healthHealth and Medicine

A Pregnant Woman Almost Died After Baby "Kicked" Through Her Uterine Wall


Tom Hale


Tom Hale

Senior Journalist

Tom is a writer in London with a Master's degree in Journalism whose editorial work covers anything from health and the environment to technology and archaeology.

Senior Journalist


The red-pink circle highlights the fetal legs extending through the uterus wall into the abdominal cavity. Peking University Shenzhen Hospital/Weixin

Warning: This article contains graphic imagery

A pregnant woman narrowly avoided death last week after her unborn child “kicked” through her uterine wall. Fortunately, the mother and newborn baby both survived this exceptional mishap.


The woman, known under the pseudonym Zhang, was in her 35th week of pregnancy. She was sent to Peking University Shenzhen Hospital in China on the morning of October 2 after suffering from severe stomach pain, the hospital reported in a statement on its official Weixin social media page. Along with her intensifying abdominal pain, Zhang's doctors also noted problems with her blood pressure, pulse, and breathing.

Zhang had undergone a surgery in 2016, just a few months before becoming pregnant, to remove fibroids from her uterus. These are non-cancerous growths that can grow along the wall of the uterus. After finding this in her medical history, the doctors promptly carried out an ultrasound scan where they diagnosed a “high degree of suspected scar rupture of the uterus”.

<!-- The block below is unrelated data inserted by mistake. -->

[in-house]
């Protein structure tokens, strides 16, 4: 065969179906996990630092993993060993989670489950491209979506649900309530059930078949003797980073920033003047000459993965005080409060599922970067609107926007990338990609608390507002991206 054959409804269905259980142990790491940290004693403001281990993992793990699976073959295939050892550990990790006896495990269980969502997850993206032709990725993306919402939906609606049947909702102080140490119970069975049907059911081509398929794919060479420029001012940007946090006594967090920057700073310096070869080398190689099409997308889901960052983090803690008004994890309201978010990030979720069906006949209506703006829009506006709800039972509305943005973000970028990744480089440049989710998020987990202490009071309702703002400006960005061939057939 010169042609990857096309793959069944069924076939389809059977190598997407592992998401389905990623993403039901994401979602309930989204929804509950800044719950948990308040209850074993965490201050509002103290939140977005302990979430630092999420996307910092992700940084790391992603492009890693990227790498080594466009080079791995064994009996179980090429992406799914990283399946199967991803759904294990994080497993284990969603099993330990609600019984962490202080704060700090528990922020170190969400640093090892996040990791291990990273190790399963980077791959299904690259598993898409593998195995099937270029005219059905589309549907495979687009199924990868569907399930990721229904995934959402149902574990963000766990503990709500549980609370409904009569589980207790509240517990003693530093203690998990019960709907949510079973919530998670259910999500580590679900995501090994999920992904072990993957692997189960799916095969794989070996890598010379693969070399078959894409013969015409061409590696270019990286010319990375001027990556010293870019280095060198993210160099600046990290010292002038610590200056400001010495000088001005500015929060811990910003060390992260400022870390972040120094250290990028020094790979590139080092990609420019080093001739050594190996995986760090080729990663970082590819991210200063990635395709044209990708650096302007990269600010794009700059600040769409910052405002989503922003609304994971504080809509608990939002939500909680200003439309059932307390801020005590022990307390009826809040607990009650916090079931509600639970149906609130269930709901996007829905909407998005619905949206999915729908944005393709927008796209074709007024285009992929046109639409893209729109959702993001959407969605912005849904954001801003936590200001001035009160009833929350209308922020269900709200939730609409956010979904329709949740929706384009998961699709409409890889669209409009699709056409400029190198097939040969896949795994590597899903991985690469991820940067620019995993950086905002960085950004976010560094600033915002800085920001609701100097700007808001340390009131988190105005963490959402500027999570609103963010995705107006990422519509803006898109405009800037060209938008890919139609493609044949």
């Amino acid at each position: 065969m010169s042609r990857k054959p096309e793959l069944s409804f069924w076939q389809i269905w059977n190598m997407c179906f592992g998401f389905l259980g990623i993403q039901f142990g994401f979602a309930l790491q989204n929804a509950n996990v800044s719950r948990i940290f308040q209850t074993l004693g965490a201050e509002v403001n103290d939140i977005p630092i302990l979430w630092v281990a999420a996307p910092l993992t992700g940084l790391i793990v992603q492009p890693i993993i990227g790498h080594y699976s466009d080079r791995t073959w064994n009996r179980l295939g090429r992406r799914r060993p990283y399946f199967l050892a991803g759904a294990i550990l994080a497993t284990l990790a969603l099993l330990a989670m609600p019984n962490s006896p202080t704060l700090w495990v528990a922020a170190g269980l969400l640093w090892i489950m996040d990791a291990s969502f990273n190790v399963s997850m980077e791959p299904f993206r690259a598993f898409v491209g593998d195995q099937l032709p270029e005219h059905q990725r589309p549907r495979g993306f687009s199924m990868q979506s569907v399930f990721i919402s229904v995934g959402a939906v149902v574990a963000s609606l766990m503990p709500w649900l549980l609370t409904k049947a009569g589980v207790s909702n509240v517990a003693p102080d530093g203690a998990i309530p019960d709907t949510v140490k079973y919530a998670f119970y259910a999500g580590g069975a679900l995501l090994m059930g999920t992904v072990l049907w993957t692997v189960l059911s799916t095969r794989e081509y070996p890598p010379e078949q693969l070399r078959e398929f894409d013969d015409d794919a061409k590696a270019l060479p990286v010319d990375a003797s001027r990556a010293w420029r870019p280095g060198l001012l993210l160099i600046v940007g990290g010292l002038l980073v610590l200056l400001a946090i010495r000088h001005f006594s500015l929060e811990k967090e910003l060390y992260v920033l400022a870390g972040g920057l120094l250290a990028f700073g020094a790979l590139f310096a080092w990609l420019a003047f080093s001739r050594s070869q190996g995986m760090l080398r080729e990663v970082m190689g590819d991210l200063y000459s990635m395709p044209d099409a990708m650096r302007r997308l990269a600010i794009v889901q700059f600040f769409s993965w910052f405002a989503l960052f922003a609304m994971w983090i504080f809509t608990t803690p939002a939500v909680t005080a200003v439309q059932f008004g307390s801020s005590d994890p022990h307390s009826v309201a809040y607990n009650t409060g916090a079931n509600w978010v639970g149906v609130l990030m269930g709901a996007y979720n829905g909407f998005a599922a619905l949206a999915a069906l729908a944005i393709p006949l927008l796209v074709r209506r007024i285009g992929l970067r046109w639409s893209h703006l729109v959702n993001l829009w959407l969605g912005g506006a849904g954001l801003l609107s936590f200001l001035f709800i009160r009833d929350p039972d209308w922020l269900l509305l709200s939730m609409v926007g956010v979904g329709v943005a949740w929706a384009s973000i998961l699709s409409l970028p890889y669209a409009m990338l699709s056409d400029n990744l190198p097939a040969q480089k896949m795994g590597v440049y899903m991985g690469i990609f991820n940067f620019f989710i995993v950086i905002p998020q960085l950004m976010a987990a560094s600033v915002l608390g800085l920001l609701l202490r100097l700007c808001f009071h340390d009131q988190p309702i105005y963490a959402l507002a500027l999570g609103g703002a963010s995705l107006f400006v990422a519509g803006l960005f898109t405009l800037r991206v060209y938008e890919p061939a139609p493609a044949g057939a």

The mother and child were at a huge risk of infection. Thankfully, doctors managed to save them.  Peking University Shenzhen Hospital/Weixin

After making this diagnosis, it took doctors just 5 minutes to rush Zhang into the operating theatre. On operating, they found the fetus’ legs poking into her abdominal cavity through a 7-centimeter (2.7-inch) tear in her uterus.

The doctors said the woman's previous surgery left scar tissue in her womb, leaving the uterus wall more at risk of breaking. This is known as a rupture pregnancy. These are thought to affect less than 5 in 1,000 pregnant women who have previously had a Caesarean section, with that risk being notably lower for first-time pregnancies and for women who haven't previously had a Caesarean section. It’s even rare to experience this after having surgery for uterine fibroids.


In this case, both mother and child were at a huge risk of infection. Thankfully, doctors managed to deliver the baby with complete success. Zhang and her baby are now said to be happy and recovering well.

This phenomenon is exceptionally rare but not totally unheard of. Last year, a case study told a similar story about a 33-year old woman in the US whose unborn child's legs poked through a 2.5-centimeter (1-inch) long rupture in her uterine wall. Six months after the surgery, her doctors reported that she and her baby boy were perfectly fit and healthy, despite his unusual start to life.


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